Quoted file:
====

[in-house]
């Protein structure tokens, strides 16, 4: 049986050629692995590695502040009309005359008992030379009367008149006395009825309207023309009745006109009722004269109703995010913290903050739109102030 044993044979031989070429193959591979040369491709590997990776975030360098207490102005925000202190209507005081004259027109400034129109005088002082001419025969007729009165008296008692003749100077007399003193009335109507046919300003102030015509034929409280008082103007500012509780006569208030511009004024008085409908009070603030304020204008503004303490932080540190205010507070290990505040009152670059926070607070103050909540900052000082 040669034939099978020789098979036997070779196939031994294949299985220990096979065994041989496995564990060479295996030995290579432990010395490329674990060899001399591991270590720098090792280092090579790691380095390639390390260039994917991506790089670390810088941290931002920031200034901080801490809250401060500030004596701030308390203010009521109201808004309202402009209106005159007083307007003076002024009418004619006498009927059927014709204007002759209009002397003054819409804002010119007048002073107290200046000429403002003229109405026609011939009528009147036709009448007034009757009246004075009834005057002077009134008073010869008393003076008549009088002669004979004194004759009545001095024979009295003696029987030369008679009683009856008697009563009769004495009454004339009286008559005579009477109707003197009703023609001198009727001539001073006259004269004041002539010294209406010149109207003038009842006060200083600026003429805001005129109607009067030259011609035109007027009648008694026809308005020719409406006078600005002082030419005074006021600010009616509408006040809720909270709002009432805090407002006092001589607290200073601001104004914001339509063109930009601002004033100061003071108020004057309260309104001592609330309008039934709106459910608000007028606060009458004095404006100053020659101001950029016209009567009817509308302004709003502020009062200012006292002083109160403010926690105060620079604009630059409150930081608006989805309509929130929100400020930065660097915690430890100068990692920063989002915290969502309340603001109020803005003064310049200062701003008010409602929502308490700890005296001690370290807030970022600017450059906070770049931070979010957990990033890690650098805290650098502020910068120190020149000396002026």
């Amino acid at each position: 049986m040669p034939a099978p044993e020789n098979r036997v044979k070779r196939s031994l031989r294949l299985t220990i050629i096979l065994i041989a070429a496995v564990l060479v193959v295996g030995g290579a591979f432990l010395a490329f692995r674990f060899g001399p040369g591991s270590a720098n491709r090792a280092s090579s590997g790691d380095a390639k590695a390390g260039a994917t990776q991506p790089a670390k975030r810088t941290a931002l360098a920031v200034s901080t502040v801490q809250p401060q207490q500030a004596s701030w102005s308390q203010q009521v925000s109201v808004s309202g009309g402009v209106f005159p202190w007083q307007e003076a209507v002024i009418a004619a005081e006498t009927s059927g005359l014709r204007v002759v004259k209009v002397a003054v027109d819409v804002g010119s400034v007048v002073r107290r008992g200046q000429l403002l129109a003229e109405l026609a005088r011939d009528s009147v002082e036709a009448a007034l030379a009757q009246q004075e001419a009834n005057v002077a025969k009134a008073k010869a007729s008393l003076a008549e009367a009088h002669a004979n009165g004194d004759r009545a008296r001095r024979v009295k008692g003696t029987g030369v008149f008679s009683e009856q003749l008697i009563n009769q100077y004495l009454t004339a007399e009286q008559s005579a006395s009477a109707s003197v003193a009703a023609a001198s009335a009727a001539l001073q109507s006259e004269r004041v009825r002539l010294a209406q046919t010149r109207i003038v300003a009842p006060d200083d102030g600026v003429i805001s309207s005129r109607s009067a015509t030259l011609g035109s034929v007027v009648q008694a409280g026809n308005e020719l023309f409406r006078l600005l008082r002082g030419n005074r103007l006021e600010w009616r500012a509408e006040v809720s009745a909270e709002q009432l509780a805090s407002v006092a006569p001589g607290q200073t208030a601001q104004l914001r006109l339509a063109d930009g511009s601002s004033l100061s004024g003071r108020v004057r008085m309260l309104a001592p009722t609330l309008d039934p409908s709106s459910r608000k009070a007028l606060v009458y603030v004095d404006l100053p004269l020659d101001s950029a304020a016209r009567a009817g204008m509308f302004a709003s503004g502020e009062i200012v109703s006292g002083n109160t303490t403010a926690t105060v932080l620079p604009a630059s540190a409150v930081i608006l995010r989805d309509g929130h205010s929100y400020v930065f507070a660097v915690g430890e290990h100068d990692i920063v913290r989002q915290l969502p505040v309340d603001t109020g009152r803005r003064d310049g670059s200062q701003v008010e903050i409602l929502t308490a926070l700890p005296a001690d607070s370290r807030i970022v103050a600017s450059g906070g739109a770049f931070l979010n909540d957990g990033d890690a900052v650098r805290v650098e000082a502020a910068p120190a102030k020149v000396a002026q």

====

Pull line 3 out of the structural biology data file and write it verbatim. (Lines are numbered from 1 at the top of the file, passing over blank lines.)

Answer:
């Amino acid at each position: 049986m040669p034939a099978p044993e020789n098979r036997v044979k070779r196939s031994l031989r294949l299985t220990i050629i096979l065994i041989a070429a496995v564990l060479v193959v295996g030995g290579a591979f432990l010395a490329f692995r674990f060899g001399p040369g591991s270590a720098n491709r090792a280092s090579s590997g790691d380095a390639k590695a390390g260039a994917t990776q991506p790089a670390k975030r810088t941290a931002l360098a920031v200034s901080t502040v801490q809250p401060q207490q500030a004596s701030w102005s308390q203010q009521v925000s109201v808004s309202g009309g402009v209106f005159p202190w007083q307007e003076a209507v002024i009418a004619a005081e006498t009927s059927g005359l014709r204007v002759v004259k209009v002397a003054v027109d819409v804002g010119s400034v007048v002073r107290r008992g200046q000429l403002l129109a003229e109405l026609a005088r011939d009528s009147v002082e036709a009448a007034l030379a009757q009246q004075e001419a009834n005057v002077a025969k009134a008073k010869a007729s008393l003076a008549e009367a009088h002669a004979n009165g004194d004759r009545a008296r001095r024979v009295k008692g003696t029987g030369v008149f008679s009683e009856q003749l008697i009563n009769q100077y004495l009454t004339a007399e009286q008559s005579a006395s009477a109707s003197v003193a009703a023609a001198s009335a009727a001539l001073q109507s006259e004269r004041v009825r002539l010294a209406q046919t010149r109207i003038v300003a009842p006060d200083d102030g600026v003429i805001s309207s005129r109607s009067a015509t030259l011609g035109s034929v007027v009648q008694a409280g026809n308005e020719l023309f409406r006078l600005l008082r002082g030419n005074r103007l006021e600010w009616r500012a509408e006040v809720s009745a909270e709002q009432l509780a805090s407002v006092a006569p001589g607290q200073t208030a601001q104004l914001r006109l339509a063109d930009g511009s601002s004033l100061s004024g003071r108020v004057r008085m309260l309104a001592p009722t609330l309008d039934p409908s709106s459910r608000k009070a007028l606060v009458y603030v004095d404006l100053p004269l020659d101001s950029a304020a016209r009567a009817g204008m509308f302004a709003s503004g502020e009062i200012v109703s006292g002083n109160t303490t403010a926690t105060v932080l620079p604009a630059s540190a409150v930081i608006l995010r989805d309509g929130h205010s929100y400020v930065f507070a660097v915690g430890e290990h100068d990692i920063v913290r989002q915290l969502p505040v309340d603001t109020g009152r803005r003064d310049g670059s200062q701003v008010e903050i409602l929502t308490a926070l700890p005296a001690d607070s370290r807030i970022v103050a600017s450059g906070g739109a770049f931070l979010n909540d957990g990033d890690a900052v650098r805290v650098e000082a502020a910068p120190a102030k020149v000396a002026q």